The scene at Nopalito Farm & Hopyard’s mid-June grand-opening party in Valley Center was something straight out of a Geico ad-exec’s wildest dreams. Cute-couple band the Dawsons played on a stage hosted by Grampadrew’s Flim Flam Revue, a collective of alt-country and folk musicians who perform monthly at Whistle Stop Bar. Impossibly adorable kids ran through the fields in braids and cowboy boots, their 30-something dad trailing behind with a handful of magnifying glasses to help better examine the hops. Friends from San Diego and L.A. lounged on picnic blankets throughout the farm, wearing overalls and sipping lemonade made from Nopalito citrus and gin from East Village’s Old Harbor Distilling Co.
Everywhere I looked, everything was so gosh darn cornpone beautiful (blame gin?). The sentiment breached critical levels as a few of us piled into a 1973 Swiss military safari Jeep run by Scavengers Beer Adventures, a local tour outfit, and took a spin around the organic farmyard. Named for the small cacti that dot the landscape, Nopalito was founded late last year by Jordan and Mariah Brownwood. The couple planted two-and-a-half acres of hops, making them the second largest of ten farms in the San Diego Hop Growers Association. Thanks to the region’s climate, the Brownwoods have been able to harvest as early as July and deliver locally within hours of the hop leaving the vine. Dried hops will be available in August after strains such as Cascade, Chinook, Nugget, Crystal, Galena, and Zeus have cured in solar driers.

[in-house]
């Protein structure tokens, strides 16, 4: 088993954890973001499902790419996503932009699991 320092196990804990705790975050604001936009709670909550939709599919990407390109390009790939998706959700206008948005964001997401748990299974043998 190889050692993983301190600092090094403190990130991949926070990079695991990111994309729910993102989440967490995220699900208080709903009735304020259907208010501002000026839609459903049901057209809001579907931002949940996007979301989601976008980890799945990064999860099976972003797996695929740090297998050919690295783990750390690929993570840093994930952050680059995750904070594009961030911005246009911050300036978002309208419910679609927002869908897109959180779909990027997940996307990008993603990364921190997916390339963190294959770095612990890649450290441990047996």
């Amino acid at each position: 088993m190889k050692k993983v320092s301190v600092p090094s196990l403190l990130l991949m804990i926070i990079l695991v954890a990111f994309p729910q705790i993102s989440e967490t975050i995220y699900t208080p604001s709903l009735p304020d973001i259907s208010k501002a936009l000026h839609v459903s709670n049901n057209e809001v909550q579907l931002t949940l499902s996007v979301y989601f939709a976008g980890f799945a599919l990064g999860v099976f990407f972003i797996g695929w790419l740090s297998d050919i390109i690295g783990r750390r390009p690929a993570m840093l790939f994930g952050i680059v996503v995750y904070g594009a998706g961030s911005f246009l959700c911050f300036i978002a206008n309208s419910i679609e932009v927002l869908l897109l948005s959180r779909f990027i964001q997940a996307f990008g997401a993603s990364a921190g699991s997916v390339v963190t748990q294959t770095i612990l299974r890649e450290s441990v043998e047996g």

“San Diego County has one of the largest brewing communities in the world,” Jordan later told me, “but what’s lacking is a direct connection between growers and brewers like you see in the Northwest. We are not just looking at farm-to-table, we are looking at farm-to-barrel. Just like chefs in recent years have developed relationships with farmers, we would like to see the same thing happening between farmers and brewers.”
Breweries including Nickel Beer Company, Monkey Paw Brewing, Fall Brewing Company, and Cervecería Insurgente (Tijuana) have already expressed interest in Nopalito’s estimated 2000+ pound harvest. Meanwhile, their avocados are supplying Lucha Libre, which has a new location in North Park, and their lemons go to Fairweather/Rare Form by the ballpark, where Jordan bartends. It’s likely that some of the farm’s flora may also end up at Royale with Cheese, a gourmet grilled-cheese stand that the Brownwoods operate behind the nascent Park & Rec in University Heights. One of the cocktail consultants at Park & Rec, Trevor Easter, is an old friend of Jordan and his brothers since the sixth grade growing up in East County.
Shortly after our farm tour disembarked, Easter presented the Brownwoods with a replica of Grant Wood’s classic American Gothic painting in which Jordan and Mariah’s faces replace the stoic originals. The comraderous mood was augmented by kegs of Fall IPA and a Belgian from Mission. The taps on the jockey box had zonked out earlier in the day, so neighbor Bob Marek and his son Alex, the owner and brewmaster at Valley Center Brewery, respectively, had brought out extra growlers and, later, had hand pumps delivered so the party could continue. The bond between farmer and brewer was already all too apparent.
“The party we had was just one of the beginning stages of [the farmer/brewer connection],” Jordan says. “It was really special having guys from some of our favorite breweries walking around the hopyard, showing such genuine curiosity. We’re just excited to be another part of the vine-to-barrel process here in San Diego.”